Gettin' Tossed: The Winning Recipe : Blog Of The Nation Bobby Cox is the fourth-winningest manager in the MLB -- but he's also been ejected a record 156 times in his career with the Braves and Blue Jays. Is there a correlation between yelling and winning? In Cox's case, it goes far beyond the W's.
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Gettin' Tossed: The Winning Recipe

Braves manager Bobby Cox gets ejected -- for the 130th time -- while disputing a call over a fair (or foul) ball. Dianne Pike/Flickr hide caption

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Dianne Pike/Flickr

Braves manager Bobby Cox gets ejected -- for the 130th time -- while disputing a call over a fair (or foul) ball.

Dianne Pike/Flickr

I grew up an Atlanta Braves fan. This is peculiar, considering I grew up in New Jersey, where the Yankees reign supreme. But whenever the Bronx Bombers had a day off or a night game, my TV was tuned in to The Bravos (Thank you, Ted Turner — the Superstation was a good idea).

And if you've ever watched or been to a Braves game, there are a few reliable elements that make them authentic — the Joneses (Chipper and Andruw keeping up with, well, themselves) ... The rallying "hammer chop" that's required of all the fans in the stands ... And then there's the heat under general manager Bobby Cox's collar. Unfortunately, I haven't been to a game where he's been ejected. But from what I've read and seen on ESPN, it's quite a spectacle.

I got back into reading Sports Illustrated on a daily basis, and just as I was about to check the highlights from a Braves game last week — there it is — a breakdown of Cox's numerous ejections from ball games during his career.

Lou Pinella kicks bases. Bobby Knight throws chairs. Mr. Cox, well, his formula is unlike any other. For a man that appears to be a stoic, stern father figure, his temper might well be unmatched. How? Because Cox holds the record for the most ejections in a managing career — 156 . But he's also the fourth-winningest manager in major league history.

I won't waste too much time talking about how or why he's been ejected so many times (the article does a fine job at hitting the highs and lows). But a few notes on when to expect a blowup are worth mentioning:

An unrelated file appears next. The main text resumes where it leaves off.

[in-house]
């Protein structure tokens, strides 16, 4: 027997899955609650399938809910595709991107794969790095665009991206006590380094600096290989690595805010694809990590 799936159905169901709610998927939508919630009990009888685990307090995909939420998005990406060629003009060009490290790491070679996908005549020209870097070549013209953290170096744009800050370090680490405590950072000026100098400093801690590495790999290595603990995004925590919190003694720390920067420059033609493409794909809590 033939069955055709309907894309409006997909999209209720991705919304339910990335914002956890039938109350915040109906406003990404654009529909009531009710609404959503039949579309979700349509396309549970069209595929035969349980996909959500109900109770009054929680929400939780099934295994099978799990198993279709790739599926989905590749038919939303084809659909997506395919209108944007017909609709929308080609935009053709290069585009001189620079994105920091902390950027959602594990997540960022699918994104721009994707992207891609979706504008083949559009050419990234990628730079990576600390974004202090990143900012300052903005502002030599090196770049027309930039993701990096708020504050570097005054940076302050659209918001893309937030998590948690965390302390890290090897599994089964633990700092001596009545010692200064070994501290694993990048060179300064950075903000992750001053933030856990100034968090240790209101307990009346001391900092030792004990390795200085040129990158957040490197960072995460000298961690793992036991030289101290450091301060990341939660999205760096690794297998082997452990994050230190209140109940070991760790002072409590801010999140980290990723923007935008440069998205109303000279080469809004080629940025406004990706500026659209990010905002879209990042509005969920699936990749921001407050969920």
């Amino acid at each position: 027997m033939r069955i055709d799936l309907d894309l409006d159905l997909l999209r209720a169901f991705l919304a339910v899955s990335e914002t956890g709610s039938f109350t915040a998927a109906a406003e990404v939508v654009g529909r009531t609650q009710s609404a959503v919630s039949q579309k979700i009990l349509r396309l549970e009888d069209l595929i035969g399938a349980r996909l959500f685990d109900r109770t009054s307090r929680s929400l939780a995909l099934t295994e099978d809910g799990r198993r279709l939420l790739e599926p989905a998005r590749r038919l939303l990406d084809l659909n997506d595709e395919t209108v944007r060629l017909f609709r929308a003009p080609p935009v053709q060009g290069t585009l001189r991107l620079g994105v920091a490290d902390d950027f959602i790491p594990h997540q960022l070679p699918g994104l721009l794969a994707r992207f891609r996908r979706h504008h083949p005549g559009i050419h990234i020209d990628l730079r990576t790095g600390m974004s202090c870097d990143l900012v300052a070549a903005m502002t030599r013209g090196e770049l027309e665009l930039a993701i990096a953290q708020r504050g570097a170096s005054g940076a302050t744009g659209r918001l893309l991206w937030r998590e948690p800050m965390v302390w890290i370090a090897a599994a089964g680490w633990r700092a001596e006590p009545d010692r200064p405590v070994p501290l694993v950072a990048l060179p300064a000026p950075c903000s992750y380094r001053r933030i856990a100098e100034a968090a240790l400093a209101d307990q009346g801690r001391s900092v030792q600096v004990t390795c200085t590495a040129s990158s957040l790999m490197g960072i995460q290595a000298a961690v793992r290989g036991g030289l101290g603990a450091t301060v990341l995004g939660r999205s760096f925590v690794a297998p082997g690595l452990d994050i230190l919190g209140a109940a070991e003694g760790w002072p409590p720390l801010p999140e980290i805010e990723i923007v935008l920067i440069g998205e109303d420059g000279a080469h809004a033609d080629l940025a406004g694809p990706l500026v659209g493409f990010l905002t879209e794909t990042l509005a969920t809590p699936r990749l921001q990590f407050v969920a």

... If you want to see the Braves manager explode, you would do well to check the schedule for an afternoon game on a Sunday in July, preferably in Miami ... This is not to say that Cox never gets angry at night in October; he does. No one else has been thrown out of two World Series games. But the numbers show a correlation. Heat has a way of lighting the fuse.

... Cox is most likely to be thrown out in the fifth or sixth inning, least likely in the second or ninth. He's been ejected twice in the 10th inning, three times in the 13th, and 15 times in the first. If these numbers add up to anything, it would have to be anger, sincere and uncalculated. No manager in his right mind goes out in the first or the 13th looking to get tossed.

OK, OK, so Bobby Cox gets thrown out of a lot of games. And at the strangest times. Big whoop. And yes, an ejection doesn't necessarily mean a win. But whether he plays the role of David versus the Goliath umps over bad calls at the plate, on the field, or merely for dissent, the stats don't lie:

On average, at the moment in the game when Cox is thrown out, his team is losing by a little more than a run. And on average, for the rest of the game, his team outplays the opponent by about a third of run. It's not always enough to turn a loss into a win. But it makes a difference. When the game has been tied at the point of his ejection, Cox's teams have gone on to win more than they've lost. And they have almost three times as many comeback wins post-ejection as blown leads. Manny Acta says the Braves never won because Cox was ejected. The ocean of numbers says otherwise.

Bobby Cox has built quite a reputation for channeling his anger, so to speak — with a World Series and a slew of Manager of the Year awards under his belt. But in May of 1995, a few months before the Braves won it all, the world soon knew that Cox's game-time temper didn't merely hang up to dry in the locker rooms after the lights went out every night. It followed him home to his wife:

... He had been drinking, and he spilled a drink on the carpet. She made a comment he didn't appreciate. The police report said she told an officer that her husband grabbed her by the hair and hit her in the face.

... There was a media firestorm when the news broke, but Cox and the Braves quickly contained it. He held a press conference the next day to deny hitting his wife. The battery charge disappeared when he agreed to take anger-management counseling.

Domestic abuse is a continuing problem in the MLB. And as of 2008, according to Deadspin, "only one MLB team has made domestic abuse awareness a priority - the Seattle Mariners."

So, in no way am I trying to say that causing a ruckus is the best strategy for results on and off the diamond. In the right, on-field instances and uncanny timing, though, it's propelled Bobby's boys to new heights over the years.

Although the abuse incident is still somewhat of an underlying controversy when you mention Bobby Cox, if there's one thing fellow ball players that respect him want you to remember, it's that:

... Bobby Cox will fight for his players, right or wrong, whether or not it makes tactical sense, in the first inning or the 13th, in a rain delay in Toronto or in the washroom at Shea Stadium, with water gushing from a shattered toilet.

I personally haven't seen Bobby Cox get tossed from a game. But now that I understand that the proof is in the (ejection) pudding, if anyone can explain to me what exactly the Chipper Jones Momentum-Turn Hypothesis is, I will be forever grateful.